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Immersive, individualized and experiential learning, key to address the new learning context 

Experts from disciplines as diverse as neuroscience, artificial intelligence, philosophy, or politics gathered on April 20 at t Schiller International University’s new Madrid campus, to reflect on educational innovation and new models of learning in the current context of the irruption of technology and AI.

The higher education sector is witnessing an unprecedented change. The use of artificial intelligence (AI) is increasing, experiencing 47% growth annually since 2018, according to a report by consultancy MarketsAndMarkets. 

What effects will technology, and in particular AI, have on the way we learn? According to journalist and writer Johann Hari, who also participated in the session The Stolen Focus, and How to Regain It for Learning, "today's college students only concentrate on a specific task for 65 seconds and office workers for three minutes on average."

The event had many presentations, interviews and panel discussions which you can find in this playlist. Throughout the day,presentations, interviews and panel discussions, participants reflected on the widespread crisis of attention in our society (José Ramón Gamo); the challenges and opportunities that technology offers us and how to prepare ourselves (Valerio Rocco, Teresa Ferrer and Alicia Diez-Lozano); what it takes to sustain lifelong learning (Mikel Alonso); and what role international education plays in the promotion of cities (José Luis Martínez-Almeida).

Marta Muñiz, CEO President of Schiller International University, stated in her welcome remarks, "We are facing a true educational revolution. Today, we have more tools than ever before to ensure that our students acquire the knowledge and skills they need to become the professionals and citizens our society is demanding. But learning processes have changed, and it is our duty to adapt our academic methodologies to achieve the necessary learning outcomes. Moreover, technological innovation is growing faster than legal frameworks and understanding of social impact. We are already facing ethical dilemmas that we are sometimes unprepared to solve."

The Mayor of Madrid, Mr. José Luis Martínez-Almeida, who participated in one of the sessions, said: "Universities are fundamental for attracting talent", praised our university for its high excellency standards and adaptability to new situations, and stressed that Madrid has everything to become a hub of international education.

Our expert guests shared the best practices of the most successful learning models (César Bona, Toni García Arias and Miguel Ángel Montoya) and we heard how disruptors (The Tik Tok Professor and Mr Galingo), the new influencers who have broken the rules to connect with younger audiences, are exploring new avenues.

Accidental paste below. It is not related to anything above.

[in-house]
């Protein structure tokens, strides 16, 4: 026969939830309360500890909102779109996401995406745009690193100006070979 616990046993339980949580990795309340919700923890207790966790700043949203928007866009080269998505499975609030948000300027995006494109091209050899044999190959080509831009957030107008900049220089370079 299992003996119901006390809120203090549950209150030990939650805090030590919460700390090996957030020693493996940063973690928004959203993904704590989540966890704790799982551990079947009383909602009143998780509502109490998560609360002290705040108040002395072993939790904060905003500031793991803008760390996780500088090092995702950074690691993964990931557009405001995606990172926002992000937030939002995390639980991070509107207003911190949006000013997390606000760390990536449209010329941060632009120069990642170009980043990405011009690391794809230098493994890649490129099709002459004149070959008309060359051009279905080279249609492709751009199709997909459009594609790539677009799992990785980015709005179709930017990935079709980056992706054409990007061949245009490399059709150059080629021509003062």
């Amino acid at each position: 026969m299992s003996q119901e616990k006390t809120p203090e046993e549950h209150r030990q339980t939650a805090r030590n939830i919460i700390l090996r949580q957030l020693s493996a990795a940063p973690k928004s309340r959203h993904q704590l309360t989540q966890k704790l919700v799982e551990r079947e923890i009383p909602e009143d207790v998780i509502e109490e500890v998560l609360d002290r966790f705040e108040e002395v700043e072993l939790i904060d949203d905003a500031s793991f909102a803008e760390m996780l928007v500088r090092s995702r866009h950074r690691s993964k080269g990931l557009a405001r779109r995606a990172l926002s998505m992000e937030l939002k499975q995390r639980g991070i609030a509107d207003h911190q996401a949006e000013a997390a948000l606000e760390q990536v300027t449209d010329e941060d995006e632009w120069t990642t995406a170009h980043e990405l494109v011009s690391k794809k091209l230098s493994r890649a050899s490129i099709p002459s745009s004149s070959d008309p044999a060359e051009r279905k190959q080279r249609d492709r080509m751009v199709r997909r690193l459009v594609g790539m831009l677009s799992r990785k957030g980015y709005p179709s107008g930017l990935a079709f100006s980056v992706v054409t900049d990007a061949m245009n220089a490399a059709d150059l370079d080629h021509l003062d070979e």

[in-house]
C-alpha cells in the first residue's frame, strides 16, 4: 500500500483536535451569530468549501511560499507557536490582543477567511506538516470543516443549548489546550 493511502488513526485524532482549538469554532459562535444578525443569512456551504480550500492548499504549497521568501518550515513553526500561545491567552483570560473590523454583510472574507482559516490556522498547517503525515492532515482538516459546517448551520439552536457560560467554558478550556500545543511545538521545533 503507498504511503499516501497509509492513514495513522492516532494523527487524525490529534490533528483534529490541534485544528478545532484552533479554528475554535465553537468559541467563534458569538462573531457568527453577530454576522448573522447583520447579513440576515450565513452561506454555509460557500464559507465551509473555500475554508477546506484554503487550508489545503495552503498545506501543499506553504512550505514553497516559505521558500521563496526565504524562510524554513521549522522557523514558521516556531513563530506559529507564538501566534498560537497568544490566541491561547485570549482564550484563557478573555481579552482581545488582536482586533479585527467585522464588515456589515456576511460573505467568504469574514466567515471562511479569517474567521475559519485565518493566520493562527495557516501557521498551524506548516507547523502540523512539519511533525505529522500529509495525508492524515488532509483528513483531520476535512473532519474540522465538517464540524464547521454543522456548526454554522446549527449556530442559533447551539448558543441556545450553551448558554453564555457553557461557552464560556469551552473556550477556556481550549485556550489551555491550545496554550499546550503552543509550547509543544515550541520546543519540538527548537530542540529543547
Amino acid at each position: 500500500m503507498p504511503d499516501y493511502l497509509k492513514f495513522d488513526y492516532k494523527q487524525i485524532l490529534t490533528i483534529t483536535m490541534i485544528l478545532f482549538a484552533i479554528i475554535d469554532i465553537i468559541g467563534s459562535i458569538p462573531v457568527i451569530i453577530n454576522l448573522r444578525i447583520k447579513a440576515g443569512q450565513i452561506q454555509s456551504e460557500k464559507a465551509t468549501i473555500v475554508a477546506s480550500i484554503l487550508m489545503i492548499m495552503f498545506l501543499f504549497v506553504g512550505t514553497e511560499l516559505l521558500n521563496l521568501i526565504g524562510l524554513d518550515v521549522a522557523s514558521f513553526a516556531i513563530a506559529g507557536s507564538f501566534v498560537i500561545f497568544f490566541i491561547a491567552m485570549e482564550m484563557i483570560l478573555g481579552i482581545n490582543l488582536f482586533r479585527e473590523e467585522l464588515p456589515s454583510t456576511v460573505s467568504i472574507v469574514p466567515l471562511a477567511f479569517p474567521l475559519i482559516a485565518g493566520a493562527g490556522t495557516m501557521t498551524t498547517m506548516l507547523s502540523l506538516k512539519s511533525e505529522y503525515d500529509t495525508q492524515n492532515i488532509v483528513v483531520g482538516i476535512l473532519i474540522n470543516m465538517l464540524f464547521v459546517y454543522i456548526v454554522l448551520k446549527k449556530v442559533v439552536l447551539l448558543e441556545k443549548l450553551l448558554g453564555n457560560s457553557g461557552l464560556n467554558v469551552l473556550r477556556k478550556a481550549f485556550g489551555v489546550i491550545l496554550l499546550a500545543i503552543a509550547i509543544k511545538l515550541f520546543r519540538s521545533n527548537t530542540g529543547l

Our CEO Marta Muñiz, provost, Victoria Bamond, campus director, Carmen Alba and professors José Pinto and Alexandra Aaron moderated some of the talks.

Trends in higher education 

Schiller International University, identifies 4 main trends in higher education, which form the basis of its educational innovation:

Individualized learning 

Models based on economies of scale and designed to group individuals into large lecture and note-taking classes are being abandoned. Today, classes as we know them have begun to change dramatically. In fact, much of the learning that takes place in higher education occurs beyond the classroom, and we must take this into account when designing our educational models. Convenience schedules for teaching the masses have shifted to focusing on the individual learner's needs to succeed.

Experiential learning 

Students are no longer mere recipients of knowledge, transferred by teachers. They can now easily access almost any knowledge through a large number of channels. At the same time, the development of skills to organize, apply and solve complex problems becomes imperative. As the Internet has enabled the spread of information, so has fake news and misinformation. Today, more than ever, it is critical to reinforce literacy skills that allow students to question the information they are exposed to and help them develop critical thinking and humanistic approaches through experiential learning.

Immersive Learning 

We must adapt to students' changing ways of consuming information, and be relevant so that learning lasts. We must engage the learner and the teacher in the learning experience.

Lifelong learning 

Learning is lifelong; in the past, what was learned at university was the basis for a whole professional life. The current context demands that we periodically update our skills and learn new ones so as not to be left out of the labor market. Lifelong learning is necessary, both at the corporate and individual level. Universities are welcoming back former students who need learning processes to retrain and improve their skills. 

Evolution in the role of teachers 

The role of the teacher also changes in this new context. He/she is no longer a sole provider of knowledge and is evolving into a creator of learning experiences, a support and a knowledge reference that accompanies the student, as they assume more responsibility for their own learning through the use of technology to gather relevant information. On the other hand, teachers have to be constantly learning in order to continue leading the process. Technology allows them to experiment and apply different teaching formats in the classroom. They also participate in the collaborative process with other institutions and are immersed in a global learning process.

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